How does the inclusivity at Hackney Shed benefit the theatre company’s practise?

Who is Hackney Shed?

Hackney Shed is an independent, charity based, applied theatre company for young people. It was established in 2001 with support from Chickenshed Theatre. The company has 4 separate groups within it, consisting of: Children’s Theatre (ages 7-11), Youth Theatre (11-16), Young Company (16-19) and Collective (16-25-year olds with a focus on learning disabilities, however all are accepted). Hackney Shed believes ‘that every member of the group has something special to offer to the development of the art, and the development of the group’ (Hackney Shed, 2018); this aptly suits the ethos behind the company’s work, which is to offer a safe space for young people to explore creative ideas whilst working inclusively with their peers.

What is inclusivity?

Firstly, for the purposes of this piece of writing, I will be using the term ‘inclusive’ within the context of Hackney Shed, who believe that inclusivity is creating a space where everyone can participate, regardless of needs; “needs” meaning more than disabilities. As a company they work to remove barriers wherever they arise. This may include behavioural problems, working with young carers, adapting our space and removing financial barriers. This level of inclusivity should be a more widespread, therefore, the unique space that Hackney Shed offers, plays an important role in facilitating an opportunity for young people to learn skills in an integrated manner.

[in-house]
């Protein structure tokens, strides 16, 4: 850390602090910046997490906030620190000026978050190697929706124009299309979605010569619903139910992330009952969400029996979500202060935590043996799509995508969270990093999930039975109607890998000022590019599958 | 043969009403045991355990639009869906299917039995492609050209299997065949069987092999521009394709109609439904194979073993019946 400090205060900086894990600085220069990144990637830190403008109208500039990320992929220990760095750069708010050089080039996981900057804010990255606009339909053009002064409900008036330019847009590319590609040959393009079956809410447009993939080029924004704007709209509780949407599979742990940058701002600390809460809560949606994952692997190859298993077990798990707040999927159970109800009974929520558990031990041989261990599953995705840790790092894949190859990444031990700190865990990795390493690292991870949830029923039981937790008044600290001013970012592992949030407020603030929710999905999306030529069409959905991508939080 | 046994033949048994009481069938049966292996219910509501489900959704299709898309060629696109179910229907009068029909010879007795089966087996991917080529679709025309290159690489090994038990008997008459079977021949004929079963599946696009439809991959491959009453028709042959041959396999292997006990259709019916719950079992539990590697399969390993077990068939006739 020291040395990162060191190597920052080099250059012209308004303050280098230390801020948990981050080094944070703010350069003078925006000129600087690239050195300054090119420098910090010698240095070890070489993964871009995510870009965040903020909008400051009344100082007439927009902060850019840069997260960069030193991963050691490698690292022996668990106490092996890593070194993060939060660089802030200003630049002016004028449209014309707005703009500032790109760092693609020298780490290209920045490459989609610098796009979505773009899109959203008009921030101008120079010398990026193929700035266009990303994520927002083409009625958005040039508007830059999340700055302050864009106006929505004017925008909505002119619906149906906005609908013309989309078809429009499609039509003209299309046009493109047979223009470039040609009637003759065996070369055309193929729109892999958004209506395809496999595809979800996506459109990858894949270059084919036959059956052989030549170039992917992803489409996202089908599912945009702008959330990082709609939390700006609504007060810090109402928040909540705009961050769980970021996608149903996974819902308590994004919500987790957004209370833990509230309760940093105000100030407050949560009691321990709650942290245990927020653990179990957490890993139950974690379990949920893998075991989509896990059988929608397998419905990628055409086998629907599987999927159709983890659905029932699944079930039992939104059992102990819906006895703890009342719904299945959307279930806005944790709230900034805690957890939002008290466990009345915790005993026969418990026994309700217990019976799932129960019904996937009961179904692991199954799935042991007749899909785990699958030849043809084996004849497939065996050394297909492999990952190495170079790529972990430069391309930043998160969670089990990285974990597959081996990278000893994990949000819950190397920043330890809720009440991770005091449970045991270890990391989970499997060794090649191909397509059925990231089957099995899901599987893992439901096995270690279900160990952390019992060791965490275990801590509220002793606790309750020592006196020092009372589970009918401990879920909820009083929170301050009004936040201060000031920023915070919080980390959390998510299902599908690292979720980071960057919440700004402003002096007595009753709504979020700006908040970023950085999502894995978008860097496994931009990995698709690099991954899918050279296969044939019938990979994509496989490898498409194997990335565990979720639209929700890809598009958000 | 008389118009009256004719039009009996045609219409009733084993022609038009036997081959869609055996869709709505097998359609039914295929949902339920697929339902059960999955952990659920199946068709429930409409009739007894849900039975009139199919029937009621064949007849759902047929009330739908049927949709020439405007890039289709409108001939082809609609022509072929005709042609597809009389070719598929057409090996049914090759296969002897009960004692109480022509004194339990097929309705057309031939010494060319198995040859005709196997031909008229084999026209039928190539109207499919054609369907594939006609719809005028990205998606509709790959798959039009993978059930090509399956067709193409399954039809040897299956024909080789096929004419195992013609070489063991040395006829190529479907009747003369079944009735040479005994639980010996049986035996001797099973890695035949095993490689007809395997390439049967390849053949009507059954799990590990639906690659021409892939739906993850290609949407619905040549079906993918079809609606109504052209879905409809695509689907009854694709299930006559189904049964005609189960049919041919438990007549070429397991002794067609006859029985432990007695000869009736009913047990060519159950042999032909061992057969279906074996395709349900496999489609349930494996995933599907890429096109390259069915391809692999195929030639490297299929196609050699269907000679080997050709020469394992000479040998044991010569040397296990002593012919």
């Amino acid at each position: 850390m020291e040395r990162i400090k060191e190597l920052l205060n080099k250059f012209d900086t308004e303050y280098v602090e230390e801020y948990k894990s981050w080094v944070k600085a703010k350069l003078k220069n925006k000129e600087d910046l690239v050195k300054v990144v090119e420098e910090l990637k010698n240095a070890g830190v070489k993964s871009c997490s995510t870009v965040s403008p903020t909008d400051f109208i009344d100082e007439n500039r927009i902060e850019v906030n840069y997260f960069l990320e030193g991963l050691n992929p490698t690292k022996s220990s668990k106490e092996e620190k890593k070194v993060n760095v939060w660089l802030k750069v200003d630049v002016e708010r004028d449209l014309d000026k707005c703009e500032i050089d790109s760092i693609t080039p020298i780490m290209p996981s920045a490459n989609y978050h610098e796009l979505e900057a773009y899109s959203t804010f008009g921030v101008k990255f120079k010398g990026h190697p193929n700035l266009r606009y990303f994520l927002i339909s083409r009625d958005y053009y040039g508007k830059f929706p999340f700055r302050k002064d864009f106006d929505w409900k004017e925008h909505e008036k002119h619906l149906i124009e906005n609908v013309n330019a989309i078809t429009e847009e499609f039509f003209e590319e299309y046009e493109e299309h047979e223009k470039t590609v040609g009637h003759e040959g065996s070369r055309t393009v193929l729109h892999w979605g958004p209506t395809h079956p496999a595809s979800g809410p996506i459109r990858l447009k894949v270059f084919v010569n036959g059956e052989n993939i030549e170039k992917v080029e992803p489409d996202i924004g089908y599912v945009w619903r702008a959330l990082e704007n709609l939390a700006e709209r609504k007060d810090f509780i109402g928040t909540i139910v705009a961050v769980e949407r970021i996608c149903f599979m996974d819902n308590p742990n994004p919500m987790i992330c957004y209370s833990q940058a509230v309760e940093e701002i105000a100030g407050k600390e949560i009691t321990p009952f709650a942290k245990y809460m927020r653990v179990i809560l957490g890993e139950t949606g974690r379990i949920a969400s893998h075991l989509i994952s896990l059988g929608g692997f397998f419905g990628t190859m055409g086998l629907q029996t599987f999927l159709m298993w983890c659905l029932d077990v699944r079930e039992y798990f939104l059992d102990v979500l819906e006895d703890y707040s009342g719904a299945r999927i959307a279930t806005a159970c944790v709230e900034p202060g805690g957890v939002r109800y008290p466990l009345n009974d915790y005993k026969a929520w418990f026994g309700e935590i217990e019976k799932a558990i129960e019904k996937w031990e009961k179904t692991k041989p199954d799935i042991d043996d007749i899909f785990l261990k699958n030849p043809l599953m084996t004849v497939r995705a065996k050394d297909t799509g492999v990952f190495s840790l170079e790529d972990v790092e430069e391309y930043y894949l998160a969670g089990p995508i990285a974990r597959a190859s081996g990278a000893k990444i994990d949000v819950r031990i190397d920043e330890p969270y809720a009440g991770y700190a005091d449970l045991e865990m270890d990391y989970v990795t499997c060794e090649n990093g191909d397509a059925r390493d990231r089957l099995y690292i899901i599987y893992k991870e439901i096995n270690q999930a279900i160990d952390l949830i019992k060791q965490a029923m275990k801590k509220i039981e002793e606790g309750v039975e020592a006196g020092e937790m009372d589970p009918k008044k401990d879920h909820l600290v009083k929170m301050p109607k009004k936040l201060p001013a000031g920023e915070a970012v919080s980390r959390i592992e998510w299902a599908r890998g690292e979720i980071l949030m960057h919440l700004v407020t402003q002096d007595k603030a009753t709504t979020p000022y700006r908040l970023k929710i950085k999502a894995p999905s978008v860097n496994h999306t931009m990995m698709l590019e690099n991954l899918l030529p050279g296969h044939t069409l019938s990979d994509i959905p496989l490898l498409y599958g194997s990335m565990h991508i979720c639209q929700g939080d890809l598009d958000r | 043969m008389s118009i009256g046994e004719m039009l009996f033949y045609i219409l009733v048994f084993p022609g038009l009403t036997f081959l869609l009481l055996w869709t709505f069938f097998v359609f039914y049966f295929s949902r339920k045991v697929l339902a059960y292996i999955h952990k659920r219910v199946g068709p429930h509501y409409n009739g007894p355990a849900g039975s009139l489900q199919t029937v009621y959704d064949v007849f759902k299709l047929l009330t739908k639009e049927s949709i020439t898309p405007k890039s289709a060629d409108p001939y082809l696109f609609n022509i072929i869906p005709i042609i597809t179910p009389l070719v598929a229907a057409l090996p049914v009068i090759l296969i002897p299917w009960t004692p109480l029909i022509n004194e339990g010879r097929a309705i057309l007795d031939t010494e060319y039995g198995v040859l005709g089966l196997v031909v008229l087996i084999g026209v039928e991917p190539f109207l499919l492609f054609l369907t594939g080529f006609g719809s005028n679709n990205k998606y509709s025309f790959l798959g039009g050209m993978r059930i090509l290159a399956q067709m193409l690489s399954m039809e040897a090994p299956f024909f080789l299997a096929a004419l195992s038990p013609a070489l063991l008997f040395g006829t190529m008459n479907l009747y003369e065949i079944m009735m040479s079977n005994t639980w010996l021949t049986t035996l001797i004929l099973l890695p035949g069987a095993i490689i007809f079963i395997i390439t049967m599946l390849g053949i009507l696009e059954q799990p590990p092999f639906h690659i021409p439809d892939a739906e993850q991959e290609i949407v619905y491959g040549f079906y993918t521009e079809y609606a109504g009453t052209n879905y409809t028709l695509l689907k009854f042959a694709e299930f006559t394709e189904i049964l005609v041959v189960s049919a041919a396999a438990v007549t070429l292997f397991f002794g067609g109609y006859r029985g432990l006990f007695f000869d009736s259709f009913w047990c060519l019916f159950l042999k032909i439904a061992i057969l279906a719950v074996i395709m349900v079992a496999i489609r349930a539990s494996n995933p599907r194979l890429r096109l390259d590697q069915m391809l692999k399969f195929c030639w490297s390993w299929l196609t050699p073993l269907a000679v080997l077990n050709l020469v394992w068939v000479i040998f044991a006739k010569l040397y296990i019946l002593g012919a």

How is Hackney Shed inclusive?

Except for Hackney Shed collective, where the focus is more upon those with disabilities, the company is fully inclusive because roughly one third of its members have additional needs. This may be a learning disability, physical disability, neurological diversity (e.g. ADHD/autism) or a need that relates to a young persons social, emotional or mental health.

How is Hackney Shed made available to its members?

If members have difficulty attending weekly sessions, the company runs additional projects in partnership with other organisations, such as: Huddleston Centre, Hackney Young Carers, Akwaba Refugee and Migrant Centre, Hackney Pirates, Laburnum Boat Club, Bsix College, and many local schools. HS (Hackney Shed) also do regular outreach work by contacting Hackney organisations that work with a wide range of young people.

How does funding contribute to Hackney Shed’s inclusivity?

As HS is not a short breaks provider, they do not provide travel funding for their members. Nevertheless, several collective members use their direct payments, taxi cards and PIP to fund travel and/or a travel buddy. On occasion, HS has also supported travel, by helping young people to learn the route when they have travelled independently on a very short-term basis. In terms of funders, amongst many, HS gets donations from inclusive charities such as Children in Need and Comic Relief. Another way that funding contributes to the company’s inclusivity is through its attitude towards donations from members. The expense of watching theatre acts as a class barrier for many people ‘audiences from lower socio-economic groups are in stark contrast to the class origin of the prevailing theatre audience in the UK’ (Barret, 2016 pg17) and unfortunately, the same goes for theatre makers. Hackney Shed offers an alternative to the usual empirical nature that theatre has historically taken, by offering a suggested cost of £25 per term. Many members are from low income households, so the fee is donation based/pay what can be afforded. Currently 70% of members are unable to pay, and to enable as many people as possible to take part, members are never denied participation if they cannot meet the cost suggestion.